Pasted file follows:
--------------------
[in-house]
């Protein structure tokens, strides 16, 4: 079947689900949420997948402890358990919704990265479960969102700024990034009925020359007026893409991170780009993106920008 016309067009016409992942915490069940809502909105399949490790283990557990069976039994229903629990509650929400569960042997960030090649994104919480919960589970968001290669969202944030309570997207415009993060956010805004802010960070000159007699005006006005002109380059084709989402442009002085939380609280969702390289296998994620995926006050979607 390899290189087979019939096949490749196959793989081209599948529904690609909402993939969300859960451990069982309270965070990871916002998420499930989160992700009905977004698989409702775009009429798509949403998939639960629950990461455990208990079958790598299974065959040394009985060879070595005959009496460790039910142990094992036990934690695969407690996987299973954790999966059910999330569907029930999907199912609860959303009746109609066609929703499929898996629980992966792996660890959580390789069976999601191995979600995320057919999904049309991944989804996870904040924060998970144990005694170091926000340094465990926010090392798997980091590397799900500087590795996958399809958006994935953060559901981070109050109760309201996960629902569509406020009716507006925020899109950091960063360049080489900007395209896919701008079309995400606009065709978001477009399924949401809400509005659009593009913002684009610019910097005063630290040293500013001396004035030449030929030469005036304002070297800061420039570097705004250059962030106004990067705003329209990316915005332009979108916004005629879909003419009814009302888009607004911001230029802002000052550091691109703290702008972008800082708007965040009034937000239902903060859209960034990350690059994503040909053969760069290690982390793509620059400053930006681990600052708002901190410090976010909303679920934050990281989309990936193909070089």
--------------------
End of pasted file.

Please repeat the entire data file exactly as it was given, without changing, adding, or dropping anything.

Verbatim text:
[in-house]
């Protein structure tokens, strides 16, 4: 079947689900949420997948402890358990919704990265479960969102700024990034009925020359007026893409991170780009993106920008 016309067009016409992942915490069940809502909105399949490790283990557990069976039994229903629990509650929400569960042997960030090649994104919480919960589970968001290669969202944030309570997207415009993060956010805004802010960070000159007699005006006005002109380059084709989402442009002085939380609280969702390289296998994620995926006050979607 390899290189087979019939096949490749196959793989081209599948529904690609909402993939969300859960451990069982309270965070990871916002998420499930989160992700009905977004698989409702775009009429798509949403998939639960629950990461455990208990079958790598299974065959040394009985060879070595005959009496460790039910142990094992036990934690695969407690996987299973954790999966059910999330569907029930999907199912609860959303009746109609066609929703499929898996629980992966792996660890959580390789069976999601191995979600995320057919999904049309991944989804996870904040924060998970144990005694170091926000340094465990926010090392798997980091590397799900500087590795996958399809958006994935953060559901981070109050109760309201996960629902569509406020009716507006925020899109950091960063360049080489900007395209896919701008079309995400606009065709978001477009399924949401809400509005659009593009913002684009610019910097005063630290040293500013001396004035030449030929030469005036304002070297800061420039570097705004250059962030106004990067705003329209990316915005332009979108916004005629879909003419009814009302888009607004911001230029802002000052550091691109703290702008972008800082708007965040009034937000239902903060859209960034990350690059994503040909053969760069290690982390793509620059400053930006681990600052708002901190410090976010909303679920934050990281989309990936193909070089």